USA C-2 Transit Visa

The C-2 transit visa is used for foreign nationals traveling to the United Nations (UN) Headquarters on official work and also for United Nations officials transiting through the U.S. to another foreign country with a layover in the U.S. If you are traveling with your family, each person, regardless of age (even children and babies listed in parents’ passports), needs to apply for a separate C-2 Visa.

An immigration officer at a port of entry can admit a person holding a C-2 transit visa for the duration determined by him/her, but for a maximum duration of 29 days. You must leave the U.S. on the proposed flight or ship of departure, or within 29 days, whichever is earlier. 


The following documents are required for a C-2 transit visa:

  • Passport 

  • One photograph 

  • Confirmation page of online submitted Form DS-160 with CEAC bar code. 

  • Visa Fees
    Fees to be paid in advance before making an appointment.

  • Proof of permission to enter the country of your final destination, such as a passport with a valid visa or evidence that a visa is not required.

There are no visa fees for a C-2 visa upon a basis of reciprocity, or as provided under provisions of the UN Headquarters Agreement.


You must apply for a C-2 transit visa at the nearest U.S. Embassy or Consulate

The appropriate foreign office, mission, or international organization needs to send a formal request for a C-2 visa. After it petitions the C-2 visa at the nearest U.S. Embassy or Consulate, you can apply for a C-2 visa. If a C-2 visa is issued upon the verbal request of a competent foreign authority in unusual circumstances, a consular officer would insert a notation on the application form and should request written confirmation.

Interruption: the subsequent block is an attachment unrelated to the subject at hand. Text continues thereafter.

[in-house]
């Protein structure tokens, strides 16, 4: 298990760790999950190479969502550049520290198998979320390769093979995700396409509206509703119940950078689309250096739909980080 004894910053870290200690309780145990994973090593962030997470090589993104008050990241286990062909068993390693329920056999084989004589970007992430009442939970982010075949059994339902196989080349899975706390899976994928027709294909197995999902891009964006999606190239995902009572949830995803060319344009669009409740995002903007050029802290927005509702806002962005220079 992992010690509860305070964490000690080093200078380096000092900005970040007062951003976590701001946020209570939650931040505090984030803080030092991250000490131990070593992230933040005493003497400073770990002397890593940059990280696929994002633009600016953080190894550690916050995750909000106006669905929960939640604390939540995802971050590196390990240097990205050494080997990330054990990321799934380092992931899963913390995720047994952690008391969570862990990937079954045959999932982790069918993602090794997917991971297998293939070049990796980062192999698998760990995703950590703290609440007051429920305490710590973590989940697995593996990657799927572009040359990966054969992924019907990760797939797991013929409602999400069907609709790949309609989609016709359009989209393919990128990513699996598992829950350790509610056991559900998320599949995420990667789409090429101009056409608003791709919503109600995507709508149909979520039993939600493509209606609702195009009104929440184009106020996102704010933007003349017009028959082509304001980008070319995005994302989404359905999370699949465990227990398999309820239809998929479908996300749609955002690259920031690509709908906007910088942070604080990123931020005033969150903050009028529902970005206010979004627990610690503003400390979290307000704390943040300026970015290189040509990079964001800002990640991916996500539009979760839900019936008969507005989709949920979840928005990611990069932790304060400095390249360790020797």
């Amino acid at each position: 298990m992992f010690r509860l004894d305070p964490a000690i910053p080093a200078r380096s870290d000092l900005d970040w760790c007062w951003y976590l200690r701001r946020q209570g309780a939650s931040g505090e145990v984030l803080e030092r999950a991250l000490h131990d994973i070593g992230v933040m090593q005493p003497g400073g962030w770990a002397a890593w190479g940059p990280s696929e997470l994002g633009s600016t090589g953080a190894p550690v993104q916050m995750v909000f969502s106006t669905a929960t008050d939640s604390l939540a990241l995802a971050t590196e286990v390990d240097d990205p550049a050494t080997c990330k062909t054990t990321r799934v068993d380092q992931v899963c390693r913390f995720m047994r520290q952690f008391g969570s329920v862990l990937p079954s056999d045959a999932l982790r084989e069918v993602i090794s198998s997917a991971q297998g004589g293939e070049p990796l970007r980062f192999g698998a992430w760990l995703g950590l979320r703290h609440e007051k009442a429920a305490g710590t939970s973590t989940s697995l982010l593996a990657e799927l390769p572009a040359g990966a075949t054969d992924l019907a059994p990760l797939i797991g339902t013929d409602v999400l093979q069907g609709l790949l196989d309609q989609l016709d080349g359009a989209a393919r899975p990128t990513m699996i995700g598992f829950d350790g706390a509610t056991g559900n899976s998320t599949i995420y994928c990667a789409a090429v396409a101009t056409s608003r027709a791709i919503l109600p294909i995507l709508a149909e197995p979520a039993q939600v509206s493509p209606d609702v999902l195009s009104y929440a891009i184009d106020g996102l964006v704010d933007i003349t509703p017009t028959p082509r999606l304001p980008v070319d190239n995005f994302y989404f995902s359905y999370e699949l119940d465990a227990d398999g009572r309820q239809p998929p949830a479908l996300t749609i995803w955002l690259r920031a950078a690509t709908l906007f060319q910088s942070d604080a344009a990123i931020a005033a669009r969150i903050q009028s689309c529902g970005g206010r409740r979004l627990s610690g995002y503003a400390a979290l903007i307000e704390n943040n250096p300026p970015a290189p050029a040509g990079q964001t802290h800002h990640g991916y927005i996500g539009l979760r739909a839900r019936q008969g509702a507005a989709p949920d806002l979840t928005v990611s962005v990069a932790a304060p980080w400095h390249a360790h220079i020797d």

All applicants between the ages of 14 years and 79 years must apply in person and must schedule an appointment before visiting the U.S. Embassy or Consulate. A consular officer may waive the requirement of personal appearance. Applicants under the age of 14 and those 80 years and above may apply for a transit visa by mail. 

Application procedures vary depending upon the consulates in different countries. If you are applying for a transit visa in India, you can find a detailed application procedure here. Processing times can vary a lot in different countries, and there are delays of several months in some countries before you can get the visa appointment. It is wise to plan very early because of the constant heavy demand for U.S. visas.

If you have a medical ineligibility, have been denied entry into or deported from the United States, require additional administrative processing, or if you are a temporary resident of the the country where you are applying from for a transit visa, your application may be delayed further.

Additional Restrictions

  • During your visit, you must engage strictly to the UN and limit your travel to the immediate vicinity of the UN Headquarters District, Columbus Circle, New York, NY. Any exception to this rule requires an appropriate visa. 
    If you wish to move outside the immediate vicinity of the UN Headquarters District, you should send an application to the USCIS District Office, New York City, which will consult with the Visa Office in the Dept. of State before processing your request.

  • Your departure from the headquarters must be for your departure from the U.S.

Rejection and Revocation

If the person seeking a C-2 appears to be ineligible to receive a visa under the Immigration and Nationality ACT (INA) 212(a)(3)(A),(B), or(C)[8 USC 1182(a)(3)(A),(B), or(C), which deals with excludability on security grounds, the consular officer may reject the visa and must request the advisory opinion of the Department of State.

A C-2 visa can be revoked if the consular officer finds that:

  • The C-2 visa holder was not, or has ceased to be, entitled to the C-2 classification.

  • The foreign national was, at the time the visa was issued or has since become, ineligible under the INA 212(a) [8 USC 1182(a)] to receive a visa

In such cases, the consular officer should submit a revocation notice, including the full details of the case, to the Department of State for transmission to the USCIS. This procedure is not required if the visa is physically canceled prior to the foreign national’s departure to the U.S.

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